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RFC 2634

 
 
 

Enhanced Security Services for S/MIME

Part 2 of 2, p. 27 to 58
Prev RFC Part

 


prevText      Top       Page 27 
3.2 Syntax of eSSSecurityLabel

   The eSSSecurityLabel syntax is derived directly from [MTSABS] ASN.1
   module. (The MTSAbstractService module begins with "DEFINITIONS
   IMPLICIT TAGS ::=".) Further, the eSSSecurityLabel syntax is
   compatible with that used in [MSP4].

ESSSecurityLabel ::= SET {
  security-policy-identifier SecurityPolicyIdentifier,
  security-classification SecurityClassification OPTIONAL,
  privacy-mark ESSPrivacyMark OPTIONAL,
  security-categories SecurityCategories OPTIONAL }

id-aa-securityLabel OBJECT IDENTIFIER ::= { iso(1) member-body(2)
    us(840) rsadsi(113549) pkcs(1) pkcs-9(9) smime(16) id-aa(2) 2}

SecurityPolicyIdentifier ::= OBJECT IDENTIFIER

SecurityClassification ::= INTEGER {
  unmarked (0),
  unclassified (1),
  restricted (2),
  confidential (3),
  secret (4),
  top-secret (5) } (0..ub-integer-options)

ub-integer-options INTEGER ::= 256

ESSPrivacyMark ::= CHOICE {
    pString      PrintableString (SIZE (1..ub-privacy-mark-length)),
    utf8String   UTF8String (SIZE (1..MAX))
}

ub-privacy-mark-length INTEGER ::= 128

SecurityCategories ::= SET SIZE (1..ub-security-categories) OF
        SecurityCategory

ub-security-categories INTEGER ::= 64

SecurityCategory ::= SEQUENCE {
  type  [0] OBJECT IDENTIFIER,
  value [1] ANY DEFINED BY type -- defined by type
}

--Note: The aforementioned SecurityCategory syntax produces identical
--hex encodings as the following SecurityCategory syntax that is
--documented in the X.411 specification:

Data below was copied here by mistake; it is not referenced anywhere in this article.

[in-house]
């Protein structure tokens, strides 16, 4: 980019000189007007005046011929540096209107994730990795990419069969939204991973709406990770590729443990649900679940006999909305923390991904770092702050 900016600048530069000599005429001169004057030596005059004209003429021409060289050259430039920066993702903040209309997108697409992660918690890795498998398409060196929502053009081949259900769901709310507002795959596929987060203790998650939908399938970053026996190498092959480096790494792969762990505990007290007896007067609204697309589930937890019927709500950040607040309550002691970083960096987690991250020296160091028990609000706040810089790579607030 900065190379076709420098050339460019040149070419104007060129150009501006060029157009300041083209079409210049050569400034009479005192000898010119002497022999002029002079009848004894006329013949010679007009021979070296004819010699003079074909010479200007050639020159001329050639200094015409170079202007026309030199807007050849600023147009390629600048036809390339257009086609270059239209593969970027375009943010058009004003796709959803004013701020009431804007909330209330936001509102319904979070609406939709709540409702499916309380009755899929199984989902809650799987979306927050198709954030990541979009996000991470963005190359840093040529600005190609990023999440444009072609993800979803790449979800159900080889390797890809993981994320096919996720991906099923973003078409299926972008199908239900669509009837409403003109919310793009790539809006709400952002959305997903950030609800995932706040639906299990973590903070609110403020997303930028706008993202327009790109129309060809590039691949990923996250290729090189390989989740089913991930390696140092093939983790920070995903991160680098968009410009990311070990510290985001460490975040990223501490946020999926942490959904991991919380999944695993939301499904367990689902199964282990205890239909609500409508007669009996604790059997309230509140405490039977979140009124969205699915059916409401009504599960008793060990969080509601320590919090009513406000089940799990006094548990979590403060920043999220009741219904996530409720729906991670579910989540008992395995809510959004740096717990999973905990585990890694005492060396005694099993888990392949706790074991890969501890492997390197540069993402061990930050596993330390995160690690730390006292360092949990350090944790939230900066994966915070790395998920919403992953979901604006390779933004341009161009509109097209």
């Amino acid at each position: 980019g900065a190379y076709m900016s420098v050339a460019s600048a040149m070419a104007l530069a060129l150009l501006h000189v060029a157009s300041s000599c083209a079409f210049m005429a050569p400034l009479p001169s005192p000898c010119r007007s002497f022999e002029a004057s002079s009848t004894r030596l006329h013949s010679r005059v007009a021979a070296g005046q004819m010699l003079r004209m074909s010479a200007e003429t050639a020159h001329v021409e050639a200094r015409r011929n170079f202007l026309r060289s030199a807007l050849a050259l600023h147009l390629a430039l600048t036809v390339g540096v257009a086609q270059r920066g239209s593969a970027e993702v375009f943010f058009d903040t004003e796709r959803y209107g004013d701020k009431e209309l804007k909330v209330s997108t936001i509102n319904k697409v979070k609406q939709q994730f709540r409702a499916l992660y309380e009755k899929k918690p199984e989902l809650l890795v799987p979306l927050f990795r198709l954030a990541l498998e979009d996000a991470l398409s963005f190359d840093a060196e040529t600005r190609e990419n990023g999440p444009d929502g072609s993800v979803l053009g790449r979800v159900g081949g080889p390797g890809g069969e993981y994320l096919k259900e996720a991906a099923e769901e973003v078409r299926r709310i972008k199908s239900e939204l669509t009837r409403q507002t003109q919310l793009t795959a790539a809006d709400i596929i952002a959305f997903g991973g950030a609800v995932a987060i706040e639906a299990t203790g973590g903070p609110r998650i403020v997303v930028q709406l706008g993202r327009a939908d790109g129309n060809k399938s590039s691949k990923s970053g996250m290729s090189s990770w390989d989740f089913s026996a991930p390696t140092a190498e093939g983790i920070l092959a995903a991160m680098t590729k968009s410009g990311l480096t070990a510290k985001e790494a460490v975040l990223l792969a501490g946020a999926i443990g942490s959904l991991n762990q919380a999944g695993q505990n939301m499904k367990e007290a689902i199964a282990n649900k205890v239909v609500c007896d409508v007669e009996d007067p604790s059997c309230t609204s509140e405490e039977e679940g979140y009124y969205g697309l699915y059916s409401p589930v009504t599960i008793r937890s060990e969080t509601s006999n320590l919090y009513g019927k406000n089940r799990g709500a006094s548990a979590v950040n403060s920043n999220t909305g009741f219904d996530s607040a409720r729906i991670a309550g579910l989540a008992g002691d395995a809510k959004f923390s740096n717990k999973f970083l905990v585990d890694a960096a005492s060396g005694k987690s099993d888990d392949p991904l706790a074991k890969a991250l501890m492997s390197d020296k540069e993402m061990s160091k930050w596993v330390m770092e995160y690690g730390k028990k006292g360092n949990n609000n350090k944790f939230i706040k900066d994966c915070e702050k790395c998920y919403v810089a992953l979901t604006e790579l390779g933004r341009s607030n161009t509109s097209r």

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--
--SecurityCategory ::= SEQUENCE {
--     type  [0]  SECURITY-CATEGORY,
--     value [1]  ANY DEFINED BY type }
--
--SECURITY-CATEGORY MACRO ::=
--BEGIN
--TYPE NOTATION ::= type | empty
--VALUE NOTATION ::= value (VALUE OBJECT IDENTIFIER)
--END

3.3  Security Label Components

   This section gives more detail on the the various components of the
   eSSSecurityLabel syntax.

3.3.1 Security Policy Identifier

   A security policy is a set of criteria for the provision of security
   services. The eSSSecurityLabel security-policy-identifier is used to
   identify the security policy in force to which the security label
   relates. It indicates the semantics of the other security label
   components.

3.3.2 Security Classification

   This specification defines the use of the Security Classification
   field exactly as is specified in the X.411 Recommendation, which
   states in part:

      If present, a security-classification may have one of a
      hierarchical list of values. The basic security-classification
      hierarchy is defined in this Recommendation, but the use of these
      values is defined by the security-policy in force. Additional
      values of security-classification, and their position in the
      hierarchy, may also be defined by a security-policy as a local
      matter or by bilateral agreement. The basic security-
      classification hierarchy is, in ascending order: unmarked,
      unclassified, restricted, confidential, secret, top-secret.

   This means that the security policy in force (identified by the
   eSSSecurityLabel security-policy-identifier) defines the
   SecurityClassification integer values and their meanings.

   An organization can develop its own security policy that defines the
   SecurityClassification INTEGER values and their meanings. However,
   the general interpretation of the X.411 specification is that the
   values of 0 through 5 are reserved for the "basic hierarchy" values

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   of unmarked, unclassified, restricted, confidential, secret, and
   top-secret. Note that X.411 does not provide the rules for how these
   values are used to label data and how access control is performed
   using these values.

   There is no universal definition of the rules for using these "basic
   hierarchy" values. Each organization (or group of organizations) will
   define a security policy which documents how the "basic hierarchy"
   values are used (if at all) and how access control is enforced (if at
   all) within their domain.

   Therefore, the security-classification value MUST be accompanied by a
   security-policy-identifier value to define the rules for its use. For
   example, a company's "secret" classification may convey a different
   meaning than the US Government "secret" classification. In summary, a